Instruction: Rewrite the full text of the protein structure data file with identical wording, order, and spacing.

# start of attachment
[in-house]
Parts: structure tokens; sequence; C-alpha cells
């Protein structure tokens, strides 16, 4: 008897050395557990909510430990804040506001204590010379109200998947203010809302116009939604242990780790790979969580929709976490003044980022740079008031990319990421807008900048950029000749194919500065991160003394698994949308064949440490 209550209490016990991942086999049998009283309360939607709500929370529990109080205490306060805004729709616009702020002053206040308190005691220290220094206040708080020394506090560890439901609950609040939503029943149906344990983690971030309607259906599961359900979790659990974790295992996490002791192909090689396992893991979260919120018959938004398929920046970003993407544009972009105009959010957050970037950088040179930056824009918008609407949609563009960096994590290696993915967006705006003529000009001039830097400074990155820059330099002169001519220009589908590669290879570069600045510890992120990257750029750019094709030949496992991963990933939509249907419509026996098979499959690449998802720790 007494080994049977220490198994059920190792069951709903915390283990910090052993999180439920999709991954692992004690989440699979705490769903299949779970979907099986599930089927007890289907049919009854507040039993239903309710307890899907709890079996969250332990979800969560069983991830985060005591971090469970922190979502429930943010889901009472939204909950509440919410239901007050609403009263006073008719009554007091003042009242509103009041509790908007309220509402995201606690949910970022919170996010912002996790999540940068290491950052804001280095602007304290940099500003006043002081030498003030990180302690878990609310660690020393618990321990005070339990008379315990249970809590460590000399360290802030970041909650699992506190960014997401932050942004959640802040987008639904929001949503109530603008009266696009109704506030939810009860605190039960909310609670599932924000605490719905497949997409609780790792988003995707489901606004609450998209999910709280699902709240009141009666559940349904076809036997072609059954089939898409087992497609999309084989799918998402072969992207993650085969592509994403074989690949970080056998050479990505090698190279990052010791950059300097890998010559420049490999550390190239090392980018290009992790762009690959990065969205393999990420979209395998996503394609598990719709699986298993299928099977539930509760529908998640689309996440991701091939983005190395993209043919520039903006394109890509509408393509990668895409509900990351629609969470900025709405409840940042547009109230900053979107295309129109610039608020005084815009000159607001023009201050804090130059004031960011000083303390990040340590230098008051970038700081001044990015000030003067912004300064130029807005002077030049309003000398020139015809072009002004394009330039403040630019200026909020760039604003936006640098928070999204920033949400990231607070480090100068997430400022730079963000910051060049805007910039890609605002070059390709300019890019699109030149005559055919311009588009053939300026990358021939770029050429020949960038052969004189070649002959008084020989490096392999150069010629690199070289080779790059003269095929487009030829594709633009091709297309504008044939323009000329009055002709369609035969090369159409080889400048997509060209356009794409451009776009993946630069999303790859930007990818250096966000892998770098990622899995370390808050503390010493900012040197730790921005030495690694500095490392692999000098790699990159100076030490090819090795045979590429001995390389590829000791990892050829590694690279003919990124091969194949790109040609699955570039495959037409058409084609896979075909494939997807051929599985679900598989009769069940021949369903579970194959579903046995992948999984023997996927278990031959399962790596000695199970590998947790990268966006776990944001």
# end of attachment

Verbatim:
[in-house]
Parts: structure tokens; sequence; C-alpha cells
């Protein structure tokens, strides 16, 4: 008897050395557990909510430990804040506001204590010379109200998947203010809302116009939604242990780790790979969580929709976490003044980022740079008031990319990421807008900048950029000749194919500065991160003394698994949308064949440490 209550209490016990991942086999049998009283309360939607709500929370529990109080205490306060805004729709616009702020002053206040308190005691220290220094206040708080020394506090560890439901609950609040939503029943149906344990983690971030309607259906599961359900979790659990974790295992996490002791192909090689396992893991979260919120018959938004398929920046970003993407544009972009105009959010957050970037950088040179930056824009918008609407949609563009960096994590290696993915967006705006003529000009001039830097400074990155820059330099002169001519220009589908590669290879570069600045510890992120990257750029750019094709030949496992991963990933939509249907419509026996098979499959690449998802720790 007494080994049977220490198994059920190792069951709903915390283990910090052993999180439920999709991954692992004690989440699979705490769903299949779970979907099986599930089927007890289907049919009854507040039993239903309710307890899907709890079996969250332990979800969560069983991830985060005591971090469970922190979502429930943010889901009472939204909950509440919410239901007050609403009263006073008719009554007091003042009242509103009041509790908007309220509402995201606690949910970022919170996010912002996790999540940068290491950052804001280095602007304290940099500003006043002081030498003030990180302690878990609310660690020393618990321990005070339990008379315990249970809590460590000399360290802030970041909650699992506190960014997401932050942004959640802040987008639904929001949503109530603008009266696009109704506030939810009860605190039960909310609670599932924000605490719905497949997409609780790792988003995707489901606004609450998209999910709280699902709240009141009666559940349904076809036997072609059954089939898409087992497609999309084989799918998402072969992207993650085969592509994403074989690949970080056998050479990505090698190279990052010791950059300097890998010559420049490999550390190239090392980018290009992790762009690959990065969205393999990420979209395998996503394609598990719709699986298993299928099977539930509760529908998640689309996440991701091939983005190395993209043919520039903006394109890509509408393509990668895409509900990351629609969470900025709405409840940042547009109230900053979107295309129109610039608020005084815009000159607001023009201050804090130059004031960011000083303390990040340590230098008051970038700081001044990015000030003067912004300064130029807005002077030049309003000398020139015809072009002004394009330039403040630019200026909020760039604003936006640098928070999204920033949400990231607070480090100068997430400022730079963000910051060049805007910039890609605002070059390709300019890019699109030149005559055919311009588009053939300026990358021939770029050429020949960038052969004189070649002959008084020989490096392999150069010629690199070289080779790059003269095929487009030829594709633009091709297309504008044939323009000329009055002709369609035969090369159409080889400048997509060209356009794409451009776009993946630069999303790859930007990818250096966000892998770098990622899995370390808050503390010493900012040197730790921005030495690694500095490392692999000098790699990159100076030490090819090795045979590429001995390389590829000791990892050829590694690279003919990124091969194949790109040609699955570039495959037409058409084609896979075909494939997807051929599985679900598989009769069940021949369903579970194959579903046995992948999984023997996927278990031959399962790596000695199970590998947790990268966006776990944001």